Hi Matthew, perhaps not all, but I’m sure we can help. What aspect of POV are you struggling with? If you want feedback on narration or other aspects of your WIP, please do feel free to share it in our crit community on Now Novel that you have access to with a basic/free account. You’ll find it a constructive group of writers of all ages and genre interests. Thanks for reading our blog.
this was really helpful
Harry had taken up his place at St Paul School where he and his scar were famous but now the school year was over and he was back to the dursleys for the summer, back to being treated like a dog who had rolled in something smelly. The dursleys hadn’t even remember that today happened to be Harry’s 12 birthday. Of course, his Hopes hadn’t been high they had never given him a real present, let alone a cake …. Please which type of narrators is this. I’m so confused
Hi Emmanuel, this is third person limited. This means that characters are referred to in third person (‘Harry had taken up his place’) rather than first or second, and the limited means that the story and narration is filtered through Harry’s own perspective – the reader can only know what Harry knows. ‘Back to being treated like a dog who had rolled in something smelly’ creates a sense of Harry’s own thoughts about the way he’s being treated by his aunt and uncle. In limited POV narration, the narration tends to be coloured by the viewpoint narrator’s thoughts and feelings. I hope this helps!
Hello! I’m writing a short story, and according to my friends who are reviewing it for me, I’m accidentally flip-flopping between narrative types (3 person limited and omniscient), and I’m not sure how to pick one and stick to it. Would you say it’s accurate to describe Omniscient as 3rd person for all characters? Wouldn’t omniscient be a form of 3rd person? The piece is historical fiction, and follows several lead historically accurate characters as well as cities and political events, many of which I want to be able to “explain” to my readers to really make them understand the demographic (which I think has to be the omniscient narrator), but I also want the narrator to be able to make biased comments… Like “he was called the ‘the great’ but he was the greatest fool’ ” or ” I guess that’s why they call it a circus”. What feedback can you offer please?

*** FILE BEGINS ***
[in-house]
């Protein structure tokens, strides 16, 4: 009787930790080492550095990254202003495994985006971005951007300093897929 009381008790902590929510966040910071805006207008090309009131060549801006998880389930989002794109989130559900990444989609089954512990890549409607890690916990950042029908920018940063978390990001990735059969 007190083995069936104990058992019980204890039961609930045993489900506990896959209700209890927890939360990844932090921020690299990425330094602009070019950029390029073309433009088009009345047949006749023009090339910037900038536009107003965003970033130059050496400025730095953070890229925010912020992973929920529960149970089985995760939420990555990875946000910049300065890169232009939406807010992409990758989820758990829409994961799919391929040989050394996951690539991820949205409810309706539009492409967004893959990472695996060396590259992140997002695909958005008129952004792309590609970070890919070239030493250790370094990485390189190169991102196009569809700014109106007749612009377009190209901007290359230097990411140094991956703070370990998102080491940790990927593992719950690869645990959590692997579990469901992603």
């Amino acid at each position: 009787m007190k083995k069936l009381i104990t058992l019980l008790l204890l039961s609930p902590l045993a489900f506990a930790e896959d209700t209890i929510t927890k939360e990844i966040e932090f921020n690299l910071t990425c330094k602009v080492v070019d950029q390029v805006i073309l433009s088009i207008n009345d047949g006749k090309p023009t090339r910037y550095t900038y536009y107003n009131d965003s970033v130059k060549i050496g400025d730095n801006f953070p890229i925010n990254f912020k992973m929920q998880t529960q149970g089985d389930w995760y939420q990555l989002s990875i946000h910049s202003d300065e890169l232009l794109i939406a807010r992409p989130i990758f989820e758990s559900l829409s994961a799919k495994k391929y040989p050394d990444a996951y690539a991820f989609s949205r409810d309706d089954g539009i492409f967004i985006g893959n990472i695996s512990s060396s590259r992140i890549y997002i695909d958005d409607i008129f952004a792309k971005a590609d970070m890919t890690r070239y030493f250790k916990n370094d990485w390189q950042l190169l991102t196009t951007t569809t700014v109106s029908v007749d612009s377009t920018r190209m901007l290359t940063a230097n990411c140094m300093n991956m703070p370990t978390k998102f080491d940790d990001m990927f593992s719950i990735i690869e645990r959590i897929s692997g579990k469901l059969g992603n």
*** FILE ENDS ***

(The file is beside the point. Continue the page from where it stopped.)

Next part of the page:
Hi Sarah, thank you for your great question. Omniscient does allow all characters’ subjective experience, though you could technically have a first person narrator, like a God who knows everything, knows what every character is thinking/feeling. However it is much more common to have omniscient in third-person where a non-involved narrator (a narrator not involved in the story) tells the story moving freely between different characters’ thoughts, feelings and experiences.
The key difference between omniscient and limited is that in limited third-person, only what the viewpoint narrator knows, assumes, feels, understands may be shared, because it’s as though the reader is seeing things through their eyes. Unless they’re a mind reader, they can’t know exactly what another character is thinking/feeling unless that person tells/shows them in some way.
You could write this story as a multi-narrator story in third person, where each character’s narration is in limited third person and any commentary is given by a character with a point of view (for example, if one narrator is a non-supporter of the character called ‘the great’, you might give them the line ‘he was called ‘the great’ but he was the greatest fool’). Then if the leader has his own narrative point of view, he might just prattle on about how great he is.
Omniscient would mean that either your narrator is involved in the story and knows everything, or is not involved in the story (like a fly on the wall) but knows everything. It is harder to do, though is a common viewpoint in older historical novels (e.g. Tolstoy). It is hard to pull off though. I’d strongly recommend Ursula K. Le Guin’s writing manual, Steering the Craft as it has an excellent section on points of view.
I hope this helps!